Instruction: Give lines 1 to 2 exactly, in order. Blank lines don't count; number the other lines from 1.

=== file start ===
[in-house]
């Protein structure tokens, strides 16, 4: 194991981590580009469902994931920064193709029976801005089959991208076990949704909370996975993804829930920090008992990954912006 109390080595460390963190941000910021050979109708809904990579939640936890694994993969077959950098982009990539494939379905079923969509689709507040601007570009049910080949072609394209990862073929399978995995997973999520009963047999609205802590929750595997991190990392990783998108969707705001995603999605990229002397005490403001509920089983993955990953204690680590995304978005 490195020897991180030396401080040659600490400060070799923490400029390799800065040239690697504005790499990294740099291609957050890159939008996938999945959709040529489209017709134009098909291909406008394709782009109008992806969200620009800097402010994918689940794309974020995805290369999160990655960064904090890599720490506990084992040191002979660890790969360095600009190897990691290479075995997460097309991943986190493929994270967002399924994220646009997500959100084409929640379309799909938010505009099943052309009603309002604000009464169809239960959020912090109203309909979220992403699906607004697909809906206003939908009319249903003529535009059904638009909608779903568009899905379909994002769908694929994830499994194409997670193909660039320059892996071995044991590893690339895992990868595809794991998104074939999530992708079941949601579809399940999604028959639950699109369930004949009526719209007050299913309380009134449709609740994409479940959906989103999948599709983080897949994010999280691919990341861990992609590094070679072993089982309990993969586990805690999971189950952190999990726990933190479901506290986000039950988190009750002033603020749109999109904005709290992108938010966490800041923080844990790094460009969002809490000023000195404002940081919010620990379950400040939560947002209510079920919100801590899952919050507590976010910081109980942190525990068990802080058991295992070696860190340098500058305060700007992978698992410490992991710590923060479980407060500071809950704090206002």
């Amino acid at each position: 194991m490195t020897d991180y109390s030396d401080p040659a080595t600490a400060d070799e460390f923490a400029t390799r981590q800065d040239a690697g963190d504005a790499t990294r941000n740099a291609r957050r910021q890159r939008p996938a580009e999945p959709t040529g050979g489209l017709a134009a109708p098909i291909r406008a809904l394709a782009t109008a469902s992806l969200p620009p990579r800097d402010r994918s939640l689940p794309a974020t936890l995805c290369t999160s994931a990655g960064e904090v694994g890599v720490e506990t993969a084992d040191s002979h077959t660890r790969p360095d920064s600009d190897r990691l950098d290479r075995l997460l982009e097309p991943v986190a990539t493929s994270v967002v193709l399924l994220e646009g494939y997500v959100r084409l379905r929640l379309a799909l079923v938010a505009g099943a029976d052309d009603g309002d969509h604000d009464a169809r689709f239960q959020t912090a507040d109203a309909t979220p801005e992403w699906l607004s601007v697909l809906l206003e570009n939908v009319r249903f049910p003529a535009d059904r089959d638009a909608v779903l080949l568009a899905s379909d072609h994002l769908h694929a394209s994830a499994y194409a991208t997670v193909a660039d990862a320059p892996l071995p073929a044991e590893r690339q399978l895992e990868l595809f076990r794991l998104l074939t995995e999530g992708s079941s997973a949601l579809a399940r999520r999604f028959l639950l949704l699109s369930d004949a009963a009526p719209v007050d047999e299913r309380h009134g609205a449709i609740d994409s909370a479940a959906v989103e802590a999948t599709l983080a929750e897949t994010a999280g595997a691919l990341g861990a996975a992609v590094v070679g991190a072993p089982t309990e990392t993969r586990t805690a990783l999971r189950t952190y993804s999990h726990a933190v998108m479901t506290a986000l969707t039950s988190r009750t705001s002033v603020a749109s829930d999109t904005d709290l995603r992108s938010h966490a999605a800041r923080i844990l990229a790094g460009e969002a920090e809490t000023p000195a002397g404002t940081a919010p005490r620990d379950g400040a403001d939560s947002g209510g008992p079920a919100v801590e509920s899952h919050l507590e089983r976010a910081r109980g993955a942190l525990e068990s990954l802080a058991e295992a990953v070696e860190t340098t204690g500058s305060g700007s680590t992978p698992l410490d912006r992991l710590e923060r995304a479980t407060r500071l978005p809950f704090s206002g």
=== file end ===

[in-house]
């Protein structure tokens, strides 16, 4: 194991981590580009469902994931920064193709029976801005089959991208076990949704909370996975993804829930920090008992990954912006 109390080595460390963190941000910021050979109708809904990579939640936890694994993969077959950098982009990539494939379905079923969509689709507040601007570009049910080949072609394209990862073929399978995995997973999520009963047999609205802590929750595997991190990392990783998108969707705001995603999605990229002397005490403001509920089983993955990953204690680590995304978005 490195020897991180030396401080040659600490400060070799923490400029390799800065040239690697504005790499990294740099291609957050890159939008996938999945959709040529489209017709134009098909291909406008394709782009109008992806969200620009800097402010994918689940794309974020995805290369999160990655960064904090890599720490506990084992040191002979660890790969360095600009190897990691290479075995997460097309991943986190493929994270967002399924994220646009997500959100084409929640379309799909938010505009099943052309009603309002604000009464169809239960959020912090109203309909979220992403699906607004697909809906206003939908009319249903003529535009059904638009909608779903568009899905379909994002769908694929994830499994194409997670193909660039320059892996071995044991590893690339895992990868595809794991998104074939999530992708079941949601579809399940999604028959639950699109369930004949009526719209007050299913309380009134449709609740994409479940959906989103999948599709983080897949994010999280691919990341861990992609590094070679072993089982309990993969586990805690999971189950952190999990726990933190479901506290986000039950988190009750002033603020749109999109904005709290992108938010966490800041923080844990790094460009969002809490000023000195404002940081919010620990379950400040939560947002209510079920919100801590899952919050507590976010910081109980942190525990068990802080058991295992070696860190340098500058305060700007992978698992410490992991710590923060479980407060500071809950704090206002």